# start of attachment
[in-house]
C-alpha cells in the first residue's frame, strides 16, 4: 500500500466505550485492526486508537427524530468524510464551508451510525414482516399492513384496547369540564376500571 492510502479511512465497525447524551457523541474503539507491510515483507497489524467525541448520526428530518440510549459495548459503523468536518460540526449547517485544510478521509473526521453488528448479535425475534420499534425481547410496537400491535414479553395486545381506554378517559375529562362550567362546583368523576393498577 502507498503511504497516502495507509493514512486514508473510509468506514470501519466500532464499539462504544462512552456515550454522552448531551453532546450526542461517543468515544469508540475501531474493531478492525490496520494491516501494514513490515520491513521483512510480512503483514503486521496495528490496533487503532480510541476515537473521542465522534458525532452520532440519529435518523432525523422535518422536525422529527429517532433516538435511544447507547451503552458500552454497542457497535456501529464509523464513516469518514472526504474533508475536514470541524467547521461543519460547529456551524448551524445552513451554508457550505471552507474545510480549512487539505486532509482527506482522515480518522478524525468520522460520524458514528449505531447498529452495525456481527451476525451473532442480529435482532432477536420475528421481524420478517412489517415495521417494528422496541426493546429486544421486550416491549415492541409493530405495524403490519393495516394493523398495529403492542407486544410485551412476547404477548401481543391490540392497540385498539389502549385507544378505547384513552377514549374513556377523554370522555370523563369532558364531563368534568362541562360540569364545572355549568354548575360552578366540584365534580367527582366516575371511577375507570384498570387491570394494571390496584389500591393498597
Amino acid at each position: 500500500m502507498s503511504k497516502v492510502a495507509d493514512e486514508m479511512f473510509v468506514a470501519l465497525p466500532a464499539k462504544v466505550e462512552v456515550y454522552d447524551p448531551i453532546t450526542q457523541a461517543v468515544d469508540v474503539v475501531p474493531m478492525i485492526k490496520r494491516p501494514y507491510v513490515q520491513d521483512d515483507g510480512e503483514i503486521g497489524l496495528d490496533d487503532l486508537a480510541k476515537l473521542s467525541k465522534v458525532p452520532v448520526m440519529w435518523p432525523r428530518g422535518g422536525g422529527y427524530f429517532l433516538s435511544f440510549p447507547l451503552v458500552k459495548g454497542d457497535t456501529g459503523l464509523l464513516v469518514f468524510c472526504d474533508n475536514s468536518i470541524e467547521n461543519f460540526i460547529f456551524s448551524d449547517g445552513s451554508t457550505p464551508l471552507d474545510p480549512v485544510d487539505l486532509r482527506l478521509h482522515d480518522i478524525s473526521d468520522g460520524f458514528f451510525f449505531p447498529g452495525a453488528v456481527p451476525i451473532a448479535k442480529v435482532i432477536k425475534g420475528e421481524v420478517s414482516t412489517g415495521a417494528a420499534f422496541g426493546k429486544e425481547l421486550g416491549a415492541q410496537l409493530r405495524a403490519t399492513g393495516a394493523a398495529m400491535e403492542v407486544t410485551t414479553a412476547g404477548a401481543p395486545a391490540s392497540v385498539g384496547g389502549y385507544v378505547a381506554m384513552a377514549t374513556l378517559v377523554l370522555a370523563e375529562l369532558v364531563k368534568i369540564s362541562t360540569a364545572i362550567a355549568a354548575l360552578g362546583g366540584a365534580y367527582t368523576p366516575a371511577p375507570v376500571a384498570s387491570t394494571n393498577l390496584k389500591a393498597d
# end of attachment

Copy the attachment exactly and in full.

[in-house]
C-alpha cells in the first residue's frame, strides 16, 4: 500500500466505550485492526486508537427524530468524510464551508451510525414482516399492513384496547369540564376500571 492510502479511512465497525447524551457523541474503539507491510515483507497489524467525541448520526428530518440510549459495548459503523468536518460540526449547517485544510478521509473526521453488528448479535425475534420499534425481547410496537400491535414479553395486545381506554378517559375529562362550567362546583368523576393498577 502507498503511504497516502495507509493514512486514508473510509468506514470501519466500532464499539462504544462512552456515550454522552448531551453532546450526542461517543468515544469508540475501531474493531478492525490496520494491516501494514513490515520491513521483512510480512503483514503486521496495528490496533487503532480510541476515537473521542465522534458525532452520532440519529435518523432525523422535518422536525422529527429517532433516538435511544447507547451503552458500552454497542457497535456501529464509523464513516469518514472526504474533508475536514470541524467547521461543519460547529456551524448551524445552513451554508457550505471552507474545510480549512487539505486532509482527506482522515480518522478524525468520522460520524458514528449505531447498529452495525456481527451476525451473532442480529435482532432477536420475528421481524420478517412489517415495521417494528422496541426493546429486544421486550416491549415492541409493530405495524403490519393495516394493523398495529403492542407486544410485551412476547404477548401481543391490540392497540385498539389502549385507544378505547384513552377514549374513556377523554370522555370523563369532558364531563368534568362541562360540569364545572355549568354548575360552578366540584365534580367527582366516575371511577375507570384498570387491570394494571390496584389500591393498597
Amino acid at each position: 500500500m502507498s503511504k497516502v492510502a495507509d493514512e486514508m479511512f473510509v468506514a470501519l465497525p466500532a464499539k462504544v466505550e462512552v456515550y454522552d447524551p448531551i453532546t450526542q457523541a461517543v468515544d469508540v474503539v475501531p474493531m478492525i485492526k490496520r494491516p501494514y507491510v513490515q520491513d521483512d515483507g510480512e503483514i503486521g497489524l496495528d490496533d487503532l486508537a480510541k476515537l473521542s467525541k465522534v458525532p452520532v448520526m440519529w435518523p432525523r428530518g422535518g422536525g422529527y427524530f429517532l433516538s435511544f440510549p447507547l451503552v458500552k459495548g454497542d457497535t456501529g459503523l464509523l464513516v469518514f468524510c472526504d474533508n475536514s468536518i470541524e467547521n461543519f460540526i460547529f456551524s448551524d449547517g445552513s451554508t457550505p464551508l471552507d474545510p480549512v485544510d487539505l486532509r482527506l478521509h482522515d480518522i478524525s473526521d468520522g460520524f458514528f451510525f449505531p447498529g452495525a453488528v456481527p451476525i451473532a448479535k442480529v435482532i432477536k425475534g420475528e421481524v420478517s414482516t412489517g415495521a417494528a420499534f422496541g426493546k429486544e425481547l421486550g416491549a415492541q410496537l409493530r405495524a403490519t399492513g393495516a394493523a398495529m400491535e403492542v407486544t410485551t414479553a412476547g404477548a401481543p395486545a391490540s392497540v385498539g384496547g389502549y385507544v378505547a381506554m384513552a377514549t374513556l378517559v377523554l370522555a370523563e375529562l369532558v364531563k368534568i369540564s362541562t360540569a364545572i362550567a355549568a354548575l360552578g362546583g366540584a365534580y367527582t368523576p366516575a371511577p375507570v376500571a384498570s387491570t394494571n393498577l390496584k389500591a393498597d